Saturday, August 24, 2019

Sermon: Sabbath is for Rest, Liberation, and Holiness.

              What is a Sabbath for? It is for Rest, Liberation, and Holiness.
              A Sabbath is for Rest. Take a moment—imagine you are in the middle of a dance floor, everything is whirling around you, strobe lights, base bumping in your chest, bodies radiating energy everywhere, everyone a little dehydrated but going on anyway… and then, you step back and ascend a staircase and see the whole thing from the balcony, maybe drink a glass of water while doing so… and you can see the whole of it, and how you are a part of it, getting perspective before you return to the dance floor.
              Sabbath rest does that, allowing us to cease and assess, and see God’s work in our life—this rest reveals and reminds us of God’s grace—the givenness of creation—all that is, seen and unseen, we ourselves in our individual and collective totality, are a gift; life itself, a gift—and if that is true, and it is, then taking care of our bodily needs will not end the world, it won’t stop spinning just because we take some time—in fact, taking care of this gift of life that God has given us respects the Giver! Humans were created for rest as well as labor—to ignore that is inhumane. We are very important, the maintenance of our life is a Godly task, and we’re not that important, our rest will not endanger all of creation.

              A Sabbath is for Liberation. Look around, these gifts of God, all of them, are all gifts of God… Just as you are worthy of rest and respect, so are we all. Look around you, see these other humans before you, they too are worthy of dignity and rest. And look out the window at the creatures and trees and grass and land and sky—they too desire and deserve rest… did you know the Amazon—which produces 20% of earth’s oxygen, is burning because we would not rest—we desired farm land more than fallow forest and set it ablaze—an Amazon at rest no more.
              While Sabbath calls us to rest, it also calls us to act, to act for the liberation of everyone! There is no sabbath without service! If everyone can not have Sabbath, there is no Sabbath—and so we must work for a world where all are freed. God destroyed the Egyptians because their slaves were forced to build bricks with not rest. God cast the Israelites out of the Promised Land because they did not give the Land rest every seventh year. If those in bondage do not find freedom of the Sabbath, it is not the Sabbath.

              The Sabbath is sacred. Through it we may look up. Siblings of the faith, lift up your eyes. Look up to see the one who saves us. Listen to the stories of God’s activities and together sort out what God is doing in our lives right now! In these moments we re-prioritize the very order of our existence, remembering that our time is God’s time.
              Taking Sabbath re-orders time and breaks the all-consuming nature of work work work, or even work play work. Holy time enter into the cycles of our life, it points to the ways we use time and are used by time, the ways we offer up our time, to those things in our life that are not God, the Idols that, at the end of the day, offer and are, no more than idle time. The seasons of our lives are different when infused with the sacred.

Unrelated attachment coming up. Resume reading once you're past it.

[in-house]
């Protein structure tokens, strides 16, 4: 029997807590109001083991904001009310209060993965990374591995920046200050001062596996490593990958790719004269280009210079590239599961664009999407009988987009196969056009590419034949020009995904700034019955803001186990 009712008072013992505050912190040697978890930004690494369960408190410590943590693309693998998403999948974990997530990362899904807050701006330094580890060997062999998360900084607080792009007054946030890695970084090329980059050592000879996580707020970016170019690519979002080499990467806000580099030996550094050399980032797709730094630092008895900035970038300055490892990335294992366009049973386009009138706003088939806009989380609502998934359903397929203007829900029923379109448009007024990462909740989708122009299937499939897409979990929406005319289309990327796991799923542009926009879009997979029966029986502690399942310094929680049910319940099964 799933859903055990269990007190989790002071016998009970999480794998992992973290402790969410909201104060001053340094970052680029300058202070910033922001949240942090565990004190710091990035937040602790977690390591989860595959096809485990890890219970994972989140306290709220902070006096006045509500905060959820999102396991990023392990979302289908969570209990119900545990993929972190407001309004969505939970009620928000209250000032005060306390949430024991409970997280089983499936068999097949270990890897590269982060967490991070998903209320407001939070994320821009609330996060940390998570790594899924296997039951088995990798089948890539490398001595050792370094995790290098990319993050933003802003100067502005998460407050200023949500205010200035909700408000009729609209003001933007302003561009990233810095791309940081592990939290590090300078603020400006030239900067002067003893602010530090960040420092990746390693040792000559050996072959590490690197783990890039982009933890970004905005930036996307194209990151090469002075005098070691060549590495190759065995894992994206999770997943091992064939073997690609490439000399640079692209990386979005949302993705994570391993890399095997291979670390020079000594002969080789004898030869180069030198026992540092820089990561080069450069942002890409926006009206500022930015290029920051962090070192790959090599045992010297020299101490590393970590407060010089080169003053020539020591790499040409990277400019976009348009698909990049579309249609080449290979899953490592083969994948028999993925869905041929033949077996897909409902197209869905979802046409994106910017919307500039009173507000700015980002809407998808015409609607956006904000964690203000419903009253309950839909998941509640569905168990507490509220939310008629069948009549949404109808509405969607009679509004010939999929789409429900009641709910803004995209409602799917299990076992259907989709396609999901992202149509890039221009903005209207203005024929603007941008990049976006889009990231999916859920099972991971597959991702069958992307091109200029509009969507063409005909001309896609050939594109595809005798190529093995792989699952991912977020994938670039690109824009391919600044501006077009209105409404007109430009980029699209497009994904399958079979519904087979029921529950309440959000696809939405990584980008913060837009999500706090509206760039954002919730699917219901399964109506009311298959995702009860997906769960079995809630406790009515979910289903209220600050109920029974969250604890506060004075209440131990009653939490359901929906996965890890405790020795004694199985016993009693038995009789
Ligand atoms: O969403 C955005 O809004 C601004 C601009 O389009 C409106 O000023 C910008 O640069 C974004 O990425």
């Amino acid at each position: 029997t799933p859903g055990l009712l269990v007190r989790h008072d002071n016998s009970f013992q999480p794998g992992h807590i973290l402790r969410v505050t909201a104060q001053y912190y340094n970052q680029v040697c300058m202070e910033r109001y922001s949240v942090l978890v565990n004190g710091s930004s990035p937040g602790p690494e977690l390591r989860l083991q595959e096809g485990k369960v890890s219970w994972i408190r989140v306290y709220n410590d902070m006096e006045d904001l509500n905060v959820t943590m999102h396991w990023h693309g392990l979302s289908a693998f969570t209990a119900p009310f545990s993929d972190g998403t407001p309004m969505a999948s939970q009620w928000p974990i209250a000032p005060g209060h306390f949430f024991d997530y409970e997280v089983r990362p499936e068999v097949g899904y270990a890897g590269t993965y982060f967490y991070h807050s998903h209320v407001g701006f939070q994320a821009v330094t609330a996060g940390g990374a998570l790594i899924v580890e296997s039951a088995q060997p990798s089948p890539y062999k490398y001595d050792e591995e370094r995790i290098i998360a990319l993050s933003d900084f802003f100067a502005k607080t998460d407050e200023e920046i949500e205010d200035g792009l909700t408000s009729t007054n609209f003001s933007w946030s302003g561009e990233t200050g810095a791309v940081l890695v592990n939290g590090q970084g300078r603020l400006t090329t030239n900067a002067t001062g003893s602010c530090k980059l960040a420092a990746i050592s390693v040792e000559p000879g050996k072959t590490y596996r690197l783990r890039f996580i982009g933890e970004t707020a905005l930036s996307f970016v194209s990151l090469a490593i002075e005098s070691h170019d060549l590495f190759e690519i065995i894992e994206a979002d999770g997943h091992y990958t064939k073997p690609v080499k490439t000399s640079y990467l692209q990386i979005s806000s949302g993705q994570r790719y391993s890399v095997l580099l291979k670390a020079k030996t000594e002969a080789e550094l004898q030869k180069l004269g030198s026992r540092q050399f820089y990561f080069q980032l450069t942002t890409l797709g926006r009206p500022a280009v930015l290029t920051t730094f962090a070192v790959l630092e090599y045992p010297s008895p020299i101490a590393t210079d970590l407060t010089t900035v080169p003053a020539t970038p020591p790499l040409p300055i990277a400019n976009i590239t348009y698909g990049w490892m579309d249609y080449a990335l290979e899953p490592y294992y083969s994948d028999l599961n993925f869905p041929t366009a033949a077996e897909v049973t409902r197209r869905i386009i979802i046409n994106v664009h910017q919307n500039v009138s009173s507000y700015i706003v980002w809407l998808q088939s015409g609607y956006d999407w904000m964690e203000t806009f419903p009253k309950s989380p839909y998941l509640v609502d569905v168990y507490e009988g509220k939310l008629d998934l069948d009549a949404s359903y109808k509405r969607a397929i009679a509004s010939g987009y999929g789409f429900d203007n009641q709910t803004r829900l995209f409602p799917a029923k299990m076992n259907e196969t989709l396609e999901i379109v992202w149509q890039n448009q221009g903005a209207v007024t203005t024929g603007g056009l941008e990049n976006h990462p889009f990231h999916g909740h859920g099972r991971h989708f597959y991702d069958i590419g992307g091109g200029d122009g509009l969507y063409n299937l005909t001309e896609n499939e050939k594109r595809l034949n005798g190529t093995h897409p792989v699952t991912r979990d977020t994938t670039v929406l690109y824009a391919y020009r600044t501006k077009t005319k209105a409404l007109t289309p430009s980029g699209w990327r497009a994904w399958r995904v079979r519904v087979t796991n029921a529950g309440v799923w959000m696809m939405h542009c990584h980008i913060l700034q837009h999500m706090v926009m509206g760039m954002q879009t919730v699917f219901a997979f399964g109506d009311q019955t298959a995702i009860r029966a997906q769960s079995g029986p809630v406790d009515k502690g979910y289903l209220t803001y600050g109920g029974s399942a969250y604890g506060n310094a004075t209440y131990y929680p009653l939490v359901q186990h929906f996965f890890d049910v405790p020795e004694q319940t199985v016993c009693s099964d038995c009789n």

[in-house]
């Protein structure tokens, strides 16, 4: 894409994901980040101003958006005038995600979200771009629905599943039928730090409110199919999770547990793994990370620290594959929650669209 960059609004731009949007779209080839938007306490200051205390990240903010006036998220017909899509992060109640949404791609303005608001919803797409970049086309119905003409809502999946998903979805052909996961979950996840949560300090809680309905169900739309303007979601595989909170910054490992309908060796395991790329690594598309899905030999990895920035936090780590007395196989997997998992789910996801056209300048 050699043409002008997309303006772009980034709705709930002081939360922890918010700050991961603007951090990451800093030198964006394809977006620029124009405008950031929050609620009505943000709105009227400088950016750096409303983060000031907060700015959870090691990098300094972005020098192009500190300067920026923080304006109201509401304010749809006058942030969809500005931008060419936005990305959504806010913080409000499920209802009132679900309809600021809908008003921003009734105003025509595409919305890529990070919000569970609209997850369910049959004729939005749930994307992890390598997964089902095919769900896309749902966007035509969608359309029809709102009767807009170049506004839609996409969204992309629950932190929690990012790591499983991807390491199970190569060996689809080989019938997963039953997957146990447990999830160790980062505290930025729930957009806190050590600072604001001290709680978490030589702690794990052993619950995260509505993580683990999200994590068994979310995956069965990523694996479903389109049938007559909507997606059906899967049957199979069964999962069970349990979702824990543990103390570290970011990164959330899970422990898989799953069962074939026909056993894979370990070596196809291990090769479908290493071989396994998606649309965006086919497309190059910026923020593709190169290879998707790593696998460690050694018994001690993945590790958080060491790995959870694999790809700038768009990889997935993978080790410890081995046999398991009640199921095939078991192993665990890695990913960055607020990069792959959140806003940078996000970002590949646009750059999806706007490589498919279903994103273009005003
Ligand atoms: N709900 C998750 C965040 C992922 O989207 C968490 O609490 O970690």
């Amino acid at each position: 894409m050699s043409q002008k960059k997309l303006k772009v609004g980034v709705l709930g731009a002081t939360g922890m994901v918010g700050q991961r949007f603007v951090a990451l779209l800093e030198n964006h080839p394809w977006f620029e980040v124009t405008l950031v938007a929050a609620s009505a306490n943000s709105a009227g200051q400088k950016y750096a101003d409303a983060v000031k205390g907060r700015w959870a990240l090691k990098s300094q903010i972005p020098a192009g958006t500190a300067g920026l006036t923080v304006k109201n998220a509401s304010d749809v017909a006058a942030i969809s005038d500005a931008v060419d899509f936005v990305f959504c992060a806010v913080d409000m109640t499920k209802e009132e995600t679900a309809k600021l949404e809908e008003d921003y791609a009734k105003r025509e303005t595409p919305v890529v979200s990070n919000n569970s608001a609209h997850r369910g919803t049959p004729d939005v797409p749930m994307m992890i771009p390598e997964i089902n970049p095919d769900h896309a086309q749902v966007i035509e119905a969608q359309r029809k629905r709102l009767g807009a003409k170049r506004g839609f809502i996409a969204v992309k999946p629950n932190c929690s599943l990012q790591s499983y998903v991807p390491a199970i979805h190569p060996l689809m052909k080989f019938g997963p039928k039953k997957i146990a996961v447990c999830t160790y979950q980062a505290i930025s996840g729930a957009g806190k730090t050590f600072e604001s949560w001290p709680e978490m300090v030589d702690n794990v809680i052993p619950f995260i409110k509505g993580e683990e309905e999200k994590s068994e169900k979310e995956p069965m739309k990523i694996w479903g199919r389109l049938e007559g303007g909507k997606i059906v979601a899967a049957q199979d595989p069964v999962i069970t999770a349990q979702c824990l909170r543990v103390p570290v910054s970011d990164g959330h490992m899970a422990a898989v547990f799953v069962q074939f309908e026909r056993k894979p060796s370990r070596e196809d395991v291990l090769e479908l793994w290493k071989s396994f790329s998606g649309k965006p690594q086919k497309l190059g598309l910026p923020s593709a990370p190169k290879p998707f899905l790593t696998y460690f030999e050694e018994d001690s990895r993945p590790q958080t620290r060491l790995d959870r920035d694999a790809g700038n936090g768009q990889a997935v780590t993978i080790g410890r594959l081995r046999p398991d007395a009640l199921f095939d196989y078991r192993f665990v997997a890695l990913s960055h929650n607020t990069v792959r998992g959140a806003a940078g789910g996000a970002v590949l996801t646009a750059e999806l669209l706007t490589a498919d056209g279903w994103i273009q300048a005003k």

What is Sabbath for? Rest, liberation, and Holiness. All three weaved together into a bold and unique way of living life.

              You can not have Sabbath without Rest, because you’ll get burnt out—acting for the liberation of others becomes drudgery and holiness becomes hellish…
              Yet, Rest is not enough, for Holiness and Liberation together gives space for God to act when our actions are not enough—the miraculous is found in the interaction of those two!

              You can not have Sabbath without Liberation, that is the point of today’s readings from both Luke and Isaiah. Holy days become excuses for inaction and rest becomes laziness—freedom is put off and selfishness is bolstered.
              And yet, liberation is not the totality of Sabbath—after all when Rest and Holiness are held together there can be, at least for a day, equality—all affirmed as God’s Children, all able to rest, as Barbara Brown Taylor writes, “When a Walmart cashier and a bank president are both lying on a picnic blanket at the park, you can’t tell them apart.” The very thing liberation seeks is fostered by Rest and Holiness.

              And if Sabbath isn’t sacred, it isn’t sabbath. Without Holiness, the “Child of God-ness” the “giveness of creation” the “made in God’s image-ness” the “out of one blood he made all people-ness” without Holiness, there is no why behind Liberation and behind Rest—they themselves can become ends, idols too.
              And while Sabbath without the sacred isn’t sabbath, it does not follow that the Sabbath is only sacred—Freedoms call and a recognition that humans need rest are intertwined with one another and also uphold one another—choirs are often taught staggered breathing—people take breaths at different times so the song may still continue. And so too, rest and liberation—we can trust each other to keep working for freedom and trust that the work will continue when you need to take care of yourself!
              What is a Sabbath for? It is for Rest, Liberation, and Holiness. For looking down from the balcony, for looking around and truly beginning to see your siblings of all sorts, for looking up and being pulled into sacred story. Each of these have the ability to transform our lives for the better, taken together they re-enforce each other and can transform the world!
              Sabbath is for Rest, Liberation, and Holiness. A+A!